• Some issues with the redesign are similar to those we’ve experienced in relaunching our intranet recently – lack of redirects from old pages, decentralising, need for training.

Applying what I learned

  • The key figures and carousel on the front page of ons.gov.uk will be incredibly useful for finding the most recent headline data quickly (a common query).
  • The new theme pages will be very useful once they are launched, as a quick way to access key figures on a topic (another common query).
  • I’ll bookmark the ad hoc data page as an extra location to check for data.
  • The training also offered some good ideas on how to ensure consistently good content and metadata, which we could apply to any new roles that our department undertakes.

Generating a word cloud (or not) from a Twitter hashtag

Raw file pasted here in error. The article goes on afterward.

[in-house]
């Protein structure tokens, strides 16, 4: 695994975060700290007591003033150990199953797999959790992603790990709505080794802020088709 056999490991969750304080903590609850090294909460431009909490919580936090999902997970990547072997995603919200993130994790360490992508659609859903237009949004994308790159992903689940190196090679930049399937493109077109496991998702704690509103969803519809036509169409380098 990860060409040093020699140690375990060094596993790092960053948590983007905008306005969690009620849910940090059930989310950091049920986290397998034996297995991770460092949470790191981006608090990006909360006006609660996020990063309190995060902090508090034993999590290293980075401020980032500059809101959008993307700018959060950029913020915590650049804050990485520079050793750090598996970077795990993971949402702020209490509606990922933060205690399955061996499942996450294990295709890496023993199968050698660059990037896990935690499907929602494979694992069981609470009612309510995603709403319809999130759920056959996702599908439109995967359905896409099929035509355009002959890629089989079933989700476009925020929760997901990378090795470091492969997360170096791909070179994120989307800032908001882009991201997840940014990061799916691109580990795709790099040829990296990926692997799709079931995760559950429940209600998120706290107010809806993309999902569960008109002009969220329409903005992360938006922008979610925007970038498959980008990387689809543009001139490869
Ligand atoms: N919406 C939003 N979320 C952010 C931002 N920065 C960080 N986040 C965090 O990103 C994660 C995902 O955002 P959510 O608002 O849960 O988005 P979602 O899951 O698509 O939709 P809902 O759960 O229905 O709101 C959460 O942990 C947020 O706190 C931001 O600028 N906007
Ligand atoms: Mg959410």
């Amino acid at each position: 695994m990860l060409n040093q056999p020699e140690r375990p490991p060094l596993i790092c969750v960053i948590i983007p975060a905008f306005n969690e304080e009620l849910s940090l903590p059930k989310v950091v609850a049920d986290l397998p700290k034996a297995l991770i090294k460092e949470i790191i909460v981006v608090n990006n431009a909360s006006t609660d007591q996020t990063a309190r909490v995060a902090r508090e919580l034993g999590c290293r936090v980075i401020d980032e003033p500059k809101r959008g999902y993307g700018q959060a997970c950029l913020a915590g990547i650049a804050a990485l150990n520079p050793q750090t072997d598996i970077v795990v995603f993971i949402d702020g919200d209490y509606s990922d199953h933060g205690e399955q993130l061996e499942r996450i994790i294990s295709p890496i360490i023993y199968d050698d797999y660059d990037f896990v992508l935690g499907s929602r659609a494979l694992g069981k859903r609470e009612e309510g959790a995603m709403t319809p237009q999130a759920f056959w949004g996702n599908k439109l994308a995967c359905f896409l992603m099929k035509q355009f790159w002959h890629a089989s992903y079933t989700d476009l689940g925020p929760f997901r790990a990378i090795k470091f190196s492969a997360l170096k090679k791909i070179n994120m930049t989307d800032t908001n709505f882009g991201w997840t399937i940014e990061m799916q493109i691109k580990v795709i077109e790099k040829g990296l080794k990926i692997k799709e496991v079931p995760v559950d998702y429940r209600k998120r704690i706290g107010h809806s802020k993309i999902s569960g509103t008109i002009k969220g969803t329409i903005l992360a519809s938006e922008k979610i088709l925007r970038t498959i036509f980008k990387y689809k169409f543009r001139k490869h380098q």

Word cloud showing most common questions under #askgove

Sample #askgove word cloud created from around 2,500 tweets

Education asked last Tuesday if we could create a word cloud on Friday from the questions asked on Twitter using the #askgove hashtag. One of those jobs that seems simple on the surface but isn’t!

  • Problem one – by Tuesday there were already thousands of tweets, and Twitter will only allow you to search so far back on a keyword.
  • Problem two – they wanted the cloud generated on Friday (when they go to print) so they could include as many #askgove questions as possible, which meant checking for new tweets every couple of hours during the week to compile an immense list.
  • Problem three – because there were so many tweets, it was impossible to go through and weed out all the extraneous words like reply, retweet, favorite, open, askgove before generating the cloud, to say nothing of all the stop words (and, a, the…). They wanted a cloud that highlighted the key questions being asked, so no words relating to usernames, no why/will/what/when… and sadly no swearing!